South Africa

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Robben Island, located in Table Bay close to the city of Cape Town, is known throughout the world as the prison in which leaders of the South African anti-apartheid movement were incarcerated, including its most famous inhabitant, Nelson Mandela, who spent the last 18 years of his 27 year imprisonment here. The island ceased to be a prison for political prisoners in 1991, with the last of the non-political prisoners leaving in 1996. Today Robben Island and its buildings symbolize the triumph of the human spirit, and the victory of freedom and democracy over oppression. In 1999 the island was declared a World Heritage Site.

Robben Island

Robben Island 1

The island was first used as a prison as far back as the 17th century when the Dutch first came to the area now known as Cape Town. During the 19th century it became a place to banish uncooperative African chiefs, captured solders, and an odd mix of civilian prisoners, plus a number of Muslims from Dutch colonies in the East Indies. Not all of the inhabitants were considered as being criminals. Also confined to the island were a number of people suffering with mental health problems, and there was even an isolated community of lepers. The last lepers left in 1931 but the leper graveyard still remains and has become part of the island tour.

Robben Island 2

Robben Island, now a museum, can be visited throughout the year, although boats are less frequent, and hours are reduced during the winter. Boats leave on a regular basis from the Nelson Mandela Gateway located on the V&A Waterfront, and the popularity of these tours, means it is advisable to book in advance. A visitor should allow about 3.5 hours for the tour.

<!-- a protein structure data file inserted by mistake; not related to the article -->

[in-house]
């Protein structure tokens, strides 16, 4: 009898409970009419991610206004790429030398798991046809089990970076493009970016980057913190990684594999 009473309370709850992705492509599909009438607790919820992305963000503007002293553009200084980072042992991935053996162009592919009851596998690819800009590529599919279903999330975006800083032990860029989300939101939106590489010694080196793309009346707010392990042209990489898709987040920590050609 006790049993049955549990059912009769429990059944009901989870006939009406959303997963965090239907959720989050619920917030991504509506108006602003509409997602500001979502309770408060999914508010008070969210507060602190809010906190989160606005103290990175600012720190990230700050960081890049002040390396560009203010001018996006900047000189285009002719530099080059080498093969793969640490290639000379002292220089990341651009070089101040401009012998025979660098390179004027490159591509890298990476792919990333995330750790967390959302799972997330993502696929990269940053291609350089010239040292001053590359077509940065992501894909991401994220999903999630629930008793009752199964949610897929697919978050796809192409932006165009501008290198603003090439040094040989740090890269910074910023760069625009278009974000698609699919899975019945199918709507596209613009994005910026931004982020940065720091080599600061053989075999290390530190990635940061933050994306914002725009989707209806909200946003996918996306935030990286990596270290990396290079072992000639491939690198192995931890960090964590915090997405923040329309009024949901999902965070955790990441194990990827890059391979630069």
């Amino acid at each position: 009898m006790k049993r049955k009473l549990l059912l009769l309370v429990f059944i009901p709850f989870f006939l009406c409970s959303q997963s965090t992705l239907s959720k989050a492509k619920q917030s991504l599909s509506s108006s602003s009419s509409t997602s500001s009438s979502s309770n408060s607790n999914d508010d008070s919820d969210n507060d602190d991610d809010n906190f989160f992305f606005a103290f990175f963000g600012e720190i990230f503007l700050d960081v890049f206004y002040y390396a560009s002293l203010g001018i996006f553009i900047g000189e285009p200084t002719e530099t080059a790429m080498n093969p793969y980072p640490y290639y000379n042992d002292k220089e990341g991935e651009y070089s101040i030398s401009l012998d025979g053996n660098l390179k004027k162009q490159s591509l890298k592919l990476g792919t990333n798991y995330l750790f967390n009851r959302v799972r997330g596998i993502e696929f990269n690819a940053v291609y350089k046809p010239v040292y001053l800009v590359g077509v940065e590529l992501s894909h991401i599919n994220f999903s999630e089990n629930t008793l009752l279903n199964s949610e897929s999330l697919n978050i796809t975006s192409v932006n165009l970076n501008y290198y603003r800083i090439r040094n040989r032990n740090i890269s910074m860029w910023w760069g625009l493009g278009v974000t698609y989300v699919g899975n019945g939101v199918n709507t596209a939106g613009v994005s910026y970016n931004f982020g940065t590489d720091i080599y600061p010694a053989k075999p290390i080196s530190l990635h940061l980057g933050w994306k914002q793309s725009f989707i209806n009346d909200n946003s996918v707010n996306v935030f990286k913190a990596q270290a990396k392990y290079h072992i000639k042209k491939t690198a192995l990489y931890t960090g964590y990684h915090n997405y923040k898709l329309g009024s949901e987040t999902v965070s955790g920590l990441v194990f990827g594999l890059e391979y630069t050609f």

Robben Island 3

During World War II the island was used as a base to help defend South Africa from the Nazi threat. After the war it became a navy training centre and a refuelling base for ships having to navigate around the cape due to the closure of the Suez Canal.

Robben Island 4

It was in 1959 that Robben Island became a maximum security prison and until its closure in 1991 over 3000 prisoners were housed here. It was Robben Island where Nelson Mandela was sent after receiving a life sentence 1963. Prolonged solitary confinement, inadequate food levels, and beatings were commonplace, also contact with the outside world was extremely limited. Some of the prisoners went on hunger strike, and this with the help of legal action and international pressure resulted in the introduction of more humane conditions.

Robben Island 5

Former inmates became tourist guides and the “Footsteps of Mandela” tour introduces visitors to the infamous B Section, and the cell of Nelson Mandela. Other exhibitions include personal items of former inmates, and a collection of cameras that were smuggled in.

Robben Island 6

Part of the island tour includes a trip to the lime quarry where the prisoners, including Nelson Mandela, were put to hard labour. Other attractions include a shrine to the Muslim leader Tuan Guru, plus the house where Robert Sobukwe, who founded the Pan Africanist Congress, was held in solitary confinement for 9 years.

Robben Island 7

The name Robben Island comes from the Dutch for Seal Island, and Cape seals can still be seen here. The penguin population was almost wiped out during the 19th century but they have now returned in great numbers. Also found on the island are springbok, eland, ostriches, lizards, and tortoise. Just off the coast can be seen both dolphins and whales.